- Define Project Based Learning. Describe the difference between Project Based Learning and Problem Based Learning.
- Why should teachers consider incorporating PBL in their classroom?
- What are the essential components of a PBL approach to instruction?
This activity was extremely helpful as I really didn't have a clear picture of the scale of PBL activity. As I read and researched, I began to realize the potential value this pedagogy could be in my own classroom setting. I am eager to pursue my first "project" as I think my students will be engaged learners. I also take solice in the amount of research that supports the use of PBL.
Below, you will find my post:
Although I think I have a good idea of what Project Based Learning is, I have never actually used a project in true “official” PBL fashion. As such, I thought I would best be served in answering these Group 1 questions in case I have some misunderstandings towards this pedagogy.
Project Based Learning (PBL) is a recent approach to the age old teaching strategies such as learning by doing, authentic learning and critical thinking. Specifically, PBL seeks to engage students in their learning by having them solve a real or authentic problem. In doing so, they will learn the desired outcomes with deeper and longer lasting learning than more traditional methods. The Buck Institute for Education captures this notion well when they state “Project Based Learningis a teaching method in which students gain knowledge and skills by working for an extended period of time to investigate and respond to an engaging and complex question, problem, or challenge” (2016).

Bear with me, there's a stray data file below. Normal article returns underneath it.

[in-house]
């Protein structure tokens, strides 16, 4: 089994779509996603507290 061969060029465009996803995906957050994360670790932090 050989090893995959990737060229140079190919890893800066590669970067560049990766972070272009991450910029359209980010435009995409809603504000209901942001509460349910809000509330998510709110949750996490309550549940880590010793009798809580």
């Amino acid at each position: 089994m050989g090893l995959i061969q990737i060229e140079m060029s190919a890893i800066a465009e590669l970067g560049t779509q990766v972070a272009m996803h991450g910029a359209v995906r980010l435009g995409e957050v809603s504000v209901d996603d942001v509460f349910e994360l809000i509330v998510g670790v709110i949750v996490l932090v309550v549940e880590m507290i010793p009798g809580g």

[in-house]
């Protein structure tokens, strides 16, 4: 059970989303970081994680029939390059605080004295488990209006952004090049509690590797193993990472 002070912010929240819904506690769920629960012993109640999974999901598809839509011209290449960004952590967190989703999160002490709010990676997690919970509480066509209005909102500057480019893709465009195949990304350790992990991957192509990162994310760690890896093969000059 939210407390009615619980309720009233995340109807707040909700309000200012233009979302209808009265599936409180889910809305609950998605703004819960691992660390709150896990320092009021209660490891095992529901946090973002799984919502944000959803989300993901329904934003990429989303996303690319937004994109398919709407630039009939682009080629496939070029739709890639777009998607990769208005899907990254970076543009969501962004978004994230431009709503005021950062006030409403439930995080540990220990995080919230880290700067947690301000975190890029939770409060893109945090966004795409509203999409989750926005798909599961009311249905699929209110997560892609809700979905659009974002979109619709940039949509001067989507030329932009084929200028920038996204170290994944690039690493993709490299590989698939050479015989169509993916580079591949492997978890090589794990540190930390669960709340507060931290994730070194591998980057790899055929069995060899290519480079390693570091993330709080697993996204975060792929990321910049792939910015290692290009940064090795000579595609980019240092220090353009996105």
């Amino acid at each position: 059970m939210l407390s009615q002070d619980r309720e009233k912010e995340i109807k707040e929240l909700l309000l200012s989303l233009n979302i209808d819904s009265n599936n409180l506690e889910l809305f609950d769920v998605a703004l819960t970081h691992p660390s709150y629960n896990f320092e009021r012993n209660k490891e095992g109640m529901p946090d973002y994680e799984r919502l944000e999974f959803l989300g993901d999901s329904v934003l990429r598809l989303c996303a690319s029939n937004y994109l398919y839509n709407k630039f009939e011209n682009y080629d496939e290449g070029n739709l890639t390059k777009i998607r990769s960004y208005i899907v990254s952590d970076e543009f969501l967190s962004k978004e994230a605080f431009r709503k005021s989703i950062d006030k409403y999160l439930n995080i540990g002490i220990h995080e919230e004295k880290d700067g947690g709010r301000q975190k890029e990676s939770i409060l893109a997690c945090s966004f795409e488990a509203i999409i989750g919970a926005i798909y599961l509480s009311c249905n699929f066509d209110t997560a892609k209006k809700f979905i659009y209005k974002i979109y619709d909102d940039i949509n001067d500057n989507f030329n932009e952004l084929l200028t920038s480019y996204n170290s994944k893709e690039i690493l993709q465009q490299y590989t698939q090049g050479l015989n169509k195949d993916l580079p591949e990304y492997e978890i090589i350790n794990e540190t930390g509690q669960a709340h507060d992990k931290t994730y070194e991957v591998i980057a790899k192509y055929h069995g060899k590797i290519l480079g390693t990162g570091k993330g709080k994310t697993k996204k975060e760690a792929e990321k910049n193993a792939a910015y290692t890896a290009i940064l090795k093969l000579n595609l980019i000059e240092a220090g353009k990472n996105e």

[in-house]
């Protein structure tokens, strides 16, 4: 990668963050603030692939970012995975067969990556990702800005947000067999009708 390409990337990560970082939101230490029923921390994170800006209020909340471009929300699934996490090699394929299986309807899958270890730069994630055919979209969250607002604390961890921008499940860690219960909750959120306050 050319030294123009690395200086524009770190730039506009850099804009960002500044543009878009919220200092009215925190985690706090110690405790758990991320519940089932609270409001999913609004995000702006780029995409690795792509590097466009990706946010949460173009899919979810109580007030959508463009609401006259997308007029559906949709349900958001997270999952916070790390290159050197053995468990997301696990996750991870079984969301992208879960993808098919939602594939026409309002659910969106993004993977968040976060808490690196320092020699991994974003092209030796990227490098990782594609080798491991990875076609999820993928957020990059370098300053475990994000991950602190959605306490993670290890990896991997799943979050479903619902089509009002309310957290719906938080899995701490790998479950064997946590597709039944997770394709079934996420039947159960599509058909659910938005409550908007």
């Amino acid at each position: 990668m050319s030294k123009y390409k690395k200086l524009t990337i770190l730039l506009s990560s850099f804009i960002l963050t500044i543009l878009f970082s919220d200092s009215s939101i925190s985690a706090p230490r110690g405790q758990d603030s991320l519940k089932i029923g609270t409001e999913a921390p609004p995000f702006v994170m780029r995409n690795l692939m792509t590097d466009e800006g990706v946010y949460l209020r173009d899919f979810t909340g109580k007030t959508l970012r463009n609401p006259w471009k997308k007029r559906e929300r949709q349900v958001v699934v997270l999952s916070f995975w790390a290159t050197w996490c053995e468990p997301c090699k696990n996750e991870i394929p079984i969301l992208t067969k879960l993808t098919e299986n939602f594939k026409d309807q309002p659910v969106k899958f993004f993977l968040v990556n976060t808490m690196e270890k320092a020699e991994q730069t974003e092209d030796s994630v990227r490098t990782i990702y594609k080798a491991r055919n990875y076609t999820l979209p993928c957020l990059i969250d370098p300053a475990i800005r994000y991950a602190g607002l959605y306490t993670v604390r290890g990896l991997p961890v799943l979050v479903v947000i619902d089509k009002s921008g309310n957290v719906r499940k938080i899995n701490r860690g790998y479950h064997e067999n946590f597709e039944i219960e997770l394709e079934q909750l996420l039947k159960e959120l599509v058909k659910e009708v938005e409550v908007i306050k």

Deeper learning, increased student engagement, academic improvement, and the implementation of technology are all some of the many reasons teachers take on this approach to teaching and learning. Evidence shows that PBL allows for cross curricular competencies to develop as well as higher level skills such as critical thinking and problems solving to occur as well (Thomas, 2013). This wide range of benefits for both students and teachers explains PBL’s growing popularity in the field of education.
Although having students work on projects is nothing new in education, to be considered a true PBL activity, certain criteria must be met. According to Larmer, Mergendoller, & Boss (2015), a true PBL activity:
- Begins with a challenging problem or question
- Cannot simply be “googled” (Sustained Inquiry)
- Is authentic and “real world”
- Allows students to have a voice and choice during the planning of the project
- Incorporates student ( and teacher)reflection on what has been learnt and how it has been learnt
- Incorporates formative assessment through continual critique and revision
- Has a end product that is made public
Buck Institute for Education. (2015). What is PBL? Project based learning. Retrieved January 10, 2016, from http://bie.org/about/what_pbl
Larmer, J., Mergendoller, J., & Boss, S. (2015 ). Gold standard PBL: Essential project design elements [Web log post]. Retrieved fromhttp://bie.org/blog/gold_standard_pbl_essential_project_design_elements
Thomas, J. W. (2013). A review of research on project-based learning. Retrieved from http://www.bobpearlman.org/BestPractices/PBL_Research.pdf